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Friday 25 May 2018

Young Scientist projects focus on Burren farming practices

Cealan O'Neill whose project looks at the relationship between root depth and wind blow.
Cealan O'Neill whose project looks at the relationship between root depth and wind blow.
Margaret Donnelly

Margaret Donnelly

A number of projects from the Burren will focus on the unique farming practices in Clare at the BT Young Scientist this week.

Mary Immaculate Secondary School in Lisdoonvarna is a small school serving the Burren area, with just 230 second level students, but it will be showcasing 10 different science projects at this year's BT Young Scientist competiton.

Student Cealan O'Neill's mother entered the competition a number of years ago and it's on her father's forestry that Cealan carried out his project. Eleanor's project was also on forestry back in 1990.

This year Cealan looked at the relationship between root depth and wind blow. "I want to continue the tradition and do something on a completely different aspect of forestry." 

"One contractor says that he feels that the machinery used to harvest the trees is very ineffective for Irish forests. This leads to lots of trees left behind as well as not completely harvested ones.

"My grandfather had recently had forestry cut and I noticed that some trees were left behind and that the height of the stumps left behind varied a lot. If a lot of wood is left behind, it is wasted. This gave me an idea for a project."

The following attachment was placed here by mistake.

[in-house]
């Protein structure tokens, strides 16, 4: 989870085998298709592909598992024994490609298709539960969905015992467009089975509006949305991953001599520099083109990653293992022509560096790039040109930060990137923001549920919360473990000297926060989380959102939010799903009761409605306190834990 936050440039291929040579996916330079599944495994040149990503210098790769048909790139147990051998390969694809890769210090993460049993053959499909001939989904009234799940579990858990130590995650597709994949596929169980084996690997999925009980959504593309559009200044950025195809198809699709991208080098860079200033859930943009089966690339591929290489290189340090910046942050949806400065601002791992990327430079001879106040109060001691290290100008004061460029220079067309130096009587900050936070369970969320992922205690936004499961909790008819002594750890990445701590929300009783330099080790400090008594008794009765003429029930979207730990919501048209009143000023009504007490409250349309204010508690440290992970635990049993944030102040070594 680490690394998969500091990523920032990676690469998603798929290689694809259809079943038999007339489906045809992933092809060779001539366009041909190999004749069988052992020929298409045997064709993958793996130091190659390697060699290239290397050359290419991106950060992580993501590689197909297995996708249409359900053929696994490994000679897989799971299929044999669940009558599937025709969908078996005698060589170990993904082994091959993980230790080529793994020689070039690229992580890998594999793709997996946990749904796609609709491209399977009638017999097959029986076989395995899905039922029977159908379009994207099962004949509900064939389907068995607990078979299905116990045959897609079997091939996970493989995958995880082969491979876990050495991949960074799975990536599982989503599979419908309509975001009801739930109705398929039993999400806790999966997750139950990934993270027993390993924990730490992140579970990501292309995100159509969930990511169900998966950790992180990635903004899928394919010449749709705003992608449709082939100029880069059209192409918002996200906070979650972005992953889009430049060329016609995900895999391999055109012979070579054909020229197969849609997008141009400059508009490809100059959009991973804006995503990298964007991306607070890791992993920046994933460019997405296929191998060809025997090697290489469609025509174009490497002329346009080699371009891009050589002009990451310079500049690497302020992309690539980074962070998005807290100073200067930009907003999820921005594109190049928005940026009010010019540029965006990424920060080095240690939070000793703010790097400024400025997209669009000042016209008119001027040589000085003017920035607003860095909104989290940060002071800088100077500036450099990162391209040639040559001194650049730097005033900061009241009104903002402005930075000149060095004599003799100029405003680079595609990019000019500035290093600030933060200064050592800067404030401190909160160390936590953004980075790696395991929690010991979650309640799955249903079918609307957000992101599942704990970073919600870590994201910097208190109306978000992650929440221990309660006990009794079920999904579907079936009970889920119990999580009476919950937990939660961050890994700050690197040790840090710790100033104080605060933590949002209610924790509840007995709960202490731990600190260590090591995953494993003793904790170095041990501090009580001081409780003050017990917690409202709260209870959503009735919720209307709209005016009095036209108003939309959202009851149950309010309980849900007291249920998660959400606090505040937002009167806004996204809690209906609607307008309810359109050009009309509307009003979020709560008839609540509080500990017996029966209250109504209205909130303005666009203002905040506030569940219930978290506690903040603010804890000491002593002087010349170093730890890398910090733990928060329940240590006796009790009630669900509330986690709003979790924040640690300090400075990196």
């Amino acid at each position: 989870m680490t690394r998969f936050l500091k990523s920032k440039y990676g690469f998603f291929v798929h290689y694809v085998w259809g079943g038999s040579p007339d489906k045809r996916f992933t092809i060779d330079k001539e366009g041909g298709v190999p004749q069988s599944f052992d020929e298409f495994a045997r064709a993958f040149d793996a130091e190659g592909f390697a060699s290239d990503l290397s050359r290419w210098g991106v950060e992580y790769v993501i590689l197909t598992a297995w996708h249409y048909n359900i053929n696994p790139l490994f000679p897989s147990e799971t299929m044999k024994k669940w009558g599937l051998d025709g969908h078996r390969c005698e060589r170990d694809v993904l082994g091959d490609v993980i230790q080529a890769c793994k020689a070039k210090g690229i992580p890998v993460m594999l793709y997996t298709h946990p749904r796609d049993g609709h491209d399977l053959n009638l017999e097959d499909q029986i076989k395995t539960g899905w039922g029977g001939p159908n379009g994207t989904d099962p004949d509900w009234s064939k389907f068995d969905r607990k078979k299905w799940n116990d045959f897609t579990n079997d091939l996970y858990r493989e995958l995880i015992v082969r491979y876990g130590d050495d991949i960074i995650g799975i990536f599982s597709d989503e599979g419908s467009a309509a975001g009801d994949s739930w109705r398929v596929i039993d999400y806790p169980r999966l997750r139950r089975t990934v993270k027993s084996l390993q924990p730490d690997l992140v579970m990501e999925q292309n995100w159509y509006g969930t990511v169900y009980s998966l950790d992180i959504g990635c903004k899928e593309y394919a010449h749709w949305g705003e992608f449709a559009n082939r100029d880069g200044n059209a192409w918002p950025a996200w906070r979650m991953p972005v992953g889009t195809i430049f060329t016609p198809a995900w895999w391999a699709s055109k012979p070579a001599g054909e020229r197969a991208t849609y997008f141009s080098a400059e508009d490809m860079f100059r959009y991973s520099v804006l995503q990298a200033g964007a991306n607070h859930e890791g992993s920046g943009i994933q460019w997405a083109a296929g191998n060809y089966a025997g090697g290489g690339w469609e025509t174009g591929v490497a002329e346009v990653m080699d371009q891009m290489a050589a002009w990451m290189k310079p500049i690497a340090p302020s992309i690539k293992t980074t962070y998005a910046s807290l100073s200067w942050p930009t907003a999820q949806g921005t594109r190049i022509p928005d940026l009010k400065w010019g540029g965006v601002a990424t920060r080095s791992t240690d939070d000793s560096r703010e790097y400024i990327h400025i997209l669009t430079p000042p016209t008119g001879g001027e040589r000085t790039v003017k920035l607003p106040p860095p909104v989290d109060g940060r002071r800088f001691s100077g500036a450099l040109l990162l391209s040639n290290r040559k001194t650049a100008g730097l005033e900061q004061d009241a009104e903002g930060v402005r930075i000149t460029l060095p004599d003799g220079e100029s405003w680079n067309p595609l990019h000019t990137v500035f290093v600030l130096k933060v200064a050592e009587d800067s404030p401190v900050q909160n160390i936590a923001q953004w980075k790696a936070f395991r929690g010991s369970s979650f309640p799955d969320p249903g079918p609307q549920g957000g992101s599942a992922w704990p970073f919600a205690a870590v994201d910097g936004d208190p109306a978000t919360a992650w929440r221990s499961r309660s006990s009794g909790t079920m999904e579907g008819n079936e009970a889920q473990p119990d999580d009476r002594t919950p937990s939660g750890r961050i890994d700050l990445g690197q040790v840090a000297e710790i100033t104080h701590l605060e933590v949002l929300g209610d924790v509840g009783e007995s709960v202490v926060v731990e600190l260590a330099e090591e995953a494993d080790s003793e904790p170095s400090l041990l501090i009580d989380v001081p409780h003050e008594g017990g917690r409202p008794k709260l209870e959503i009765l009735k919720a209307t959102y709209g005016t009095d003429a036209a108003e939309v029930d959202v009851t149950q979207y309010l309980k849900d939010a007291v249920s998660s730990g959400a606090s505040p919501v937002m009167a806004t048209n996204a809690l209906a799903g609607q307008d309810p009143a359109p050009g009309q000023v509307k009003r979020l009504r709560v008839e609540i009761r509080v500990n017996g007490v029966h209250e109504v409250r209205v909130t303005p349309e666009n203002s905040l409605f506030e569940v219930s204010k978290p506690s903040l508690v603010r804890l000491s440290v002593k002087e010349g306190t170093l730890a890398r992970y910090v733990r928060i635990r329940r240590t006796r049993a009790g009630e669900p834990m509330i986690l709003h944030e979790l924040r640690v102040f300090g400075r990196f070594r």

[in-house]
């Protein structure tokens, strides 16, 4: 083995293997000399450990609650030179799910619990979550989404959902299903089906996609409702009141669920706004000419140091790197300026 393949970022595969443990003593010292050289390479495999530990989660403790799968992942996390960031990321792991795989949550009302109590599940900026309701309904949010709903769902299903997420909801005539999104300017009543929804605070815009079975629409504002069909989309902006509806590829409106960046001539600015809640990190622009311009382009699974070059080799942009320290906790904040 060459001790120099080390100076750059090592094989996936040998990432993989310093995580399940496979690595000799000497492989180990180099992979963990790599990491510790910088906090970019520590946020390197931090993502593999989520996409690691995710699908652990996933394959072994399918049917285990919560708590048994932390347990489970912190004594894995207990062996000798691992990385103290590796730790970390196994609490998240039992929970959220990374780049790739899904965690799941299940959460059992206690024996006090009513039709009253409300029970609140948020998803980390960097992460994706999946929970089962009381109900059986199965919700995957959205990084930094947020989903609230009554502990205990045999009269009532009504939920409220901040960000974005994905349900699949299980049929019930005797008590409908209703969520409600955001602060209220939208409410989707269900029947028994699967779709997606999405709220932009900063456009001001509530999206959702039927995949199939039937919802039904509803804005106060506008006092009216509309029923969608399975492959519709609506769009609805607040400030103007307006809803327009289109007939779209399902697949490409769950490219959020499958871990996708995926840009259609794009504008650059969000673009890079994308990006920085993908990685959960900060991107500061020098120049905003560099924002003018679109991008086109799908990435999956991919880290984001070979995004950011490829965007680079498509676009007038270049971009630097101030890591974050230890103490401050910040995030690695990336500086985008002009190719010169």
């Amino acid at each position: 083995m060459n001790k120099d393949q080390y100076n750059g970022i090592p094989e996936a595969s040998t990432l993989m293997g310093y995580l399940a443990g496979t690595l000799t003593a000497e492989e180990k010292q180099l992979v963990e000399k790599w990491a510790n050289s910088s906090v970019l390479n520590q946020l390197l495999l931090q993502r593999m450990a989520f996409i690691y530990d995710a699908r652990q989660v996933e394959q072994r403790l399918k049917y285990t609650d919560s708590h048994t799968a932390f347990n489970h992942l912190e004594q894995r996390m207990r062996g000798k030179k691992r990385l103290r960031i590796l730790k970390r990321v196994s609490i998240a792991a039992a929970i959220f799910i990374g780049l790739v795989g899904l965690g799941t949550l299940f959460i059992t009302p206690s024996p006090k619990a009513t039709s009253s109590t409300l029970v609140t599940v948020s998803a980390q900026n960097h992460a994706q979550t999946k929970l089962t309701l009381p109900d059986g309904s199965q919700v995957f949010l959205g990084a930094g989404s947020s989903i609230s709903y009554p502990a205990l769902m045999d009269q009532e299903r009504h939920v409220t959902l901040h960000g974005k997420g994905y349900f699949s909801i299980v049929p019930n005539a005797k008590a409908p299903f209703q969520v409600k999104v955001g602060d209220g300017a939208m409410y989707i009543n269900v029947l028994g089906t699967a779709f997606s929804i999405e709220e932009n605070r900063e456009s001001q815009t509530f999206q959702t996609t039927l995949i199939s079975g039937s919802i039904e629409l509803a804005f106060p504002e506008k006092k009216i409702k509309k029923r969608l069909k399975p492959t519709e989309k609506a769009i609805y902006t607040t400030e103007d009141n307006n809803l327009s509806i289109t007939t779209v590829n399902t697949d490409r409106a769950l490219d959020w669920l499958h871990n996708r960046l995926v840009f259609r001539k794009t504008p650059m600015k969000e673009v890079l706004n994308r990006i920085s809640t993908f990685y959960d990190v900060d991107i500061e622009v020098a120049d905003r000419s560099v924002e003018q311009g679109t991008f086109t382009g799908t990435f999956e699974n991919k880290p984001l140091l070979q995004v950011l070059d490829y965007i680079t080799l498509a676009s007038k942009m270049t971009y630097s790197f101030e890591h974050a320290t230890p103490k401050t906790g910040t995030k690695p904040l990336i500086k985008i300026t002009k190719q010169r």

Student Ian Woods says that the traditional winterage that takes place on the Burren inspired his study, and he hopes to see if different weather conditions affect the location and amount of movement of cattle in a winterage and if topography affects the location and amount of movement of cattle and how the cattle behave over the winter.

Another project from the school is on Japanese knotweed and its spread in North Clare since 2008. Student Amy Woods says that her research aims to look at the location of Fallopia japonica in selected areas of North Clare what type of soil it grows on.

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For teacher John Sims, it's his 29th year mentoring students at the annual science competiton. "The Young Scientist is a big thing in our school and we have a number in the pipeline already for next year.

"It encourages students to take up science at senior level. Many of my past young scientist participants have followed a career in science. The experience students have is a very good one. They get to be interviewed by experts in their field. It helps the communication skills of the students and makes them more confident."


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